Cheryl Gress Editor-in-Chief

2 minutes reading time (449 words)

Mister Rogers: It’s You I Like

Thank you PBS for sending us this DVD to review!

Mr. Rogers’ Neighborhood ran from 1968-2001 and has 895 episodes (excluding specials). Many kids and families have grown up watching his show that encouraged kids to love themselves for who they are and discussed topics like debt, divorce, birth, death, and anger. Mr. Rogers sang many catchy tunes that often talked about feelings and how to accept and manage them.

Though Mr. Rogers passed away in 2003, his legacy lives on as his show still runs on many stations and has been overhauled in Daniel Tiger’s neighborhood. In 2018, many musicians, comedians, and actors contributed to the documentary, Mister Rogers: It’s You I Like.

Michael Keaton begins the documentary by talking about his job at WQED where he helped on the set of Mr. Rogers' Neighborhood. John Lithgow’s son (as with many of us!) grew up watching Mr. Rogers. Parents appreciate how Mr. Rogers introduced music to their kids. The show featured many greats like Tony Bennett and Wynton Marsalis (Whoopi Goldberg and Joe Negri’s favorite). Even child and teenage musicians like Niki Hoeller (pianist) and Hilary Hahn (violinist) were also featured on his show. Mr. Rogers was no stranger to music as he had a degree in music composition. Yo-Yo Ma’s appearance on Mr. Rogers' show inspired Esperanza Spalding to play music. If it wasn’t for Yo-Yo Ma’s son, who was a fan of Mr. Rogers, he may have never gone on! Itzhak Perlman was also on the show and got to speak about how polio impacted his life but how his musical abilities overshadow his disabilities. Jeff Erlanger and his electric wheelchair was Mr. Rogers' most treasured moment throughout his many years of broadcasting.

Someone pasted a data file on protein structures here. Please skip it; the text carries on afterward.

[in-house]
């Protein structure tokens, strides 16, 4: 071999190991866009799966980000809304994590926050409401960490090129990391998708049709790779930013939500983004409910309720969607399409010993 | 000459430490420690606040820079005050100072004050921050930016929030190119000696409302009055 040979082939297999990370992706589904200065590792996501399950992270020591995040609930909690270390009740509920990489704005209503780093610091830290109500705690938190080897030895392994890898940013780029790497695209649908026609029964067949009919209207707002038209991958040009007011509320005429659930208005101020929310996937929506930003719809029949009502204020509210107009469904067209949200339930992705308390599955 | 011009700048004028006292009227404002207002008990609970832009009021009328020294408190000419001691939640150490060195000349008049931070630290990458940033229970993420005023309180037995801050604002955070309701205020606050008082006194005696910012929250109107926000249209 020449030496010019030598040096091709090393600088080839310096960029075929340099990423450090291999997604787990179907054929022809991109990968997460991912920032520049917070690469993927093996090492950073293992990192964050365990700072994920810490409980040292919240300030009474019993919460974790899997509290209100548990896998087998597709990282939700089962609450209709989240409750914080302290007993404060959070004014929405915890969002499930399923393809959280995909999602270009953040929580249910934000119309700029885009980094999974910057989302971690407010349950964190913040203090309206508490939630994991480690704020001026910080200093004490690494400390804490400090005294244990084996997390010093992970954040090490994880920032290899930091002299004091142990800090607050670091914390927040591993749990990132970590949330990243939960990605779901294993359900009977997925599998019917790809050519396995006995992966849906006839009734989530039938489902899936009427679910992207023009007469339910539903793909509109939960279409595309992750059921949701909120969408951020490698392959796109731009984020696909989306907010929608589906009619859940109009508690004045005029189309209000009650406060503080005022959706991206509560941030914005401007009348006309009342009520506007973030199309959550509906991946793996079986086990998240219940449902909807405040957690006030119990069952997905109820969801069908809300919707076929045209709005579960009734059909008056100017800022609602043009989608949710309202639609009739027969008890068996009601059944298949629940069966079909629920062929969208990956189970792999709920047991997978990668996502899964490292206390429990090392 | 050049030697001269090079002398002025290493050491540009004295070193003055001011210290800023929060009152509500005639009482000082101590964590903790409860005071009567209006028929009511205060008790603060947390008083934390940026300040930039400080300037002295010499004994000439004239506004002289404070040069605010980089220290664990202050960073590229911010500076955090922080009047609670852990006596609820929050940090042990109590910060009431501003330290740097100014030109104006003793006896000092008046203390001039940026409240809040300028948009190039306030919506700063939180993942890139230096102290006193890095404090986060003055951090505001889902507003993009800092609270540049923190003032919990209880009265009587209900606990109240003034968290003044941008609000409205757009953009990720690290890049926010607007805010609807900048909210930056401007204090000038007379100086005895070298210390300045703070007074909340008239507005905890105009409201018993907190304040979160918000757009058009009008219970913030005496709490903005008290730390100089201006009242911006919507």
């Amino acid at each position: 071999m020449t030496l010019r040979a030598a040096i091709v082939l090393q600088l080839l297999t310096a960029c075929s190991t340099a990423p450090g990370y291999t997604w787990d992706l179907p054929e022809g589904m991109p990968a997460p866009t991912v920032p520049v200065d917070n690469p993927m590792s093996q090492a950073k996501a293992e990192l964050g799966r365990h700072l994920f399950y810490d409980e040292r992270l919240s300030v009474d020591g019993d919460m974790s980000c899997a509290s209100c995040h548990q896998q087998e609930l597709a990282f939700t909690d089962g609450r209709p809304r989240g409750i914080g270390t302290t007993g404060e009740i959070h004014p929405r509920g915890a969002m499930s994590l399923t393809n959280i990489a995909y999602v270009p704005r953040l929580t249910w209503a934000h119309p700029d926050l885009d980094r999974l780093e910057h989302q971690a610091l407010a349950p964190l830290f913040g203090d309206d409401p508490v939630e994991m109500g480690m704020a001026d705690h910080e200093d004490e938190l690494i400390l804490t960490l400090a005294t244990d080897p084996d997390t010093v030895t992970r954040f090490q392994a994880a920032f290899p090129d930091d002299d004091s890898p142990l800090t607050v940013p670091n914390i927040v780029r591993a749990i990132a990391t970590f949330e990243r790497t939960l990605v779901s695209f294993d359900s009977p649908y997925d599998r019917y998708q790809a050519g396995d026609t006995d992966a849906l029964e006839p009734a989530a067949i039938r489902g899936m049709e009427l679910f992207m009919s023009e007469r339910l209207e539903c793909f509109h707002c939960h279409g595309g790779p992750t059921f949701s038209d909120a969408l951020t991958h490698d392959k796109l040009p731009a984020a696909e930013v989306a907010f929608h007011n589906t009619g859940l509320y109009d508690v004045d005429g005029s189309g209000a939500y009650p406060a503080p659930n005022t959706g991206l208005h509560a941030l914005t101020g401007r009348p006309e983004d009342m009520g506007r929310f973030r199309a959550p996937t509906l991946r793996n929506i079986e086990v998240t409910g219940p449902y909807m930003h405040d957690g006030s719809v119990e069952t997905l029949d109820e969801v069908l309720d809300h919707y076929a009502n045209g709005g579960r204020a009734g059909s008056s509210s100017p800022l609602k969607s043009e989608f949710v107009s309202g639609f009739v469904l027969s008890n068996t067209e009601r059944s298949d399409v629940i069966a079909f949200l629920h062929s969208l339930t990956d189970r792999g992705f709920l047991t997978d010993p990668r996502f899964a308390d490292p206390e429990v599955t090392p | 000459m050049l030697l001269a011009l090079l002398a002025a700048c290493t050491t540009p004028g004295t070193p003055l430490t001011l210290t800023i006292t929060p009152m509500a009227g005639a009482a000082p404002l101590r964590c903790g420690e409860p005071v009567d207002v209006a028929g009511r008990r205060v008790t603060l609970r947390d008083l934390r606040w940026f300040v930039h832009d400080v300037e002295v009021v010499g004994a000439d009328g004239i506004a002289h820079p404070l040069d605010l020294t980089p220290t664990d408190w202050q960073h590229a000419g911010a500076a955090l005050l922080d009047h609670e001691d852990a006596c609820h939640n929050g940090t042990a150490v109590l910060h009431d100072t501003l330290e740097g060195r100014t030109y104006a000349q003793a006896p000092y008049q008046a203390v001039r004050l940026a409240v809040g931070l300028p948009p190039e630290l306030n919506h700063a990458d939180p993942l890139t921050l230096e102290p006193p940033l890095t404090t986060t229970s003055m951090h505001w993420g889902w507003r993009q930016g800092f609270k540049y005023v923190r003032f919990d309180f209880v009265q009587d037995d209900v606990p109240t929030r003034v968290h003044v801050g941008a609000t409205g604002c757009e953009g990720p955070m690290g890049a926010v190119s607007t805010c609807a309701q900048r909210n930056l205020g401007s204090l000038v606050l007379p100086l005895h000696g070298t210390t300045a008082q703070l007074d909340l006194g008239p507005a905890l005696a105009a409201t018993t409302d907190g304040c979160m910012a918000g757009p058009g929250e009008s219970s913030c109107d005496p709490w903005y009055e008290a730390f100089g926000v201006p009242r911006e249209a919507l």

Out of all of the episodes, the one with Koko the gorilla who knew sign language was Mr. Rogers' favorite. Along with showing how music was made, Mr. Rogers often visited factories and showed children how things like crayons, dolls, wagons, and instruments were made.

Mr. Rogers both taught and learned a lot. He wasn’t afraid to show that mistakes are a part of learning and he didn’t edit them out of the show. Mr. Rogers was also a civil rights activist. One of the African American recurring characters, Officer Clemmons, made his debut by soaking his feet in a pool with Mr. Rogers and he let him dry his feet.

I’m thankful for the many wonderful lessons that Mr. Rogers has taught us. We can all still learn many great lessons of love and acceptance from him. If you’re an Amazon Prime member, you can watch this documentary for free. It’s also available to purchase for $13.99 on DVD.

(Amazon Affiliate Link)

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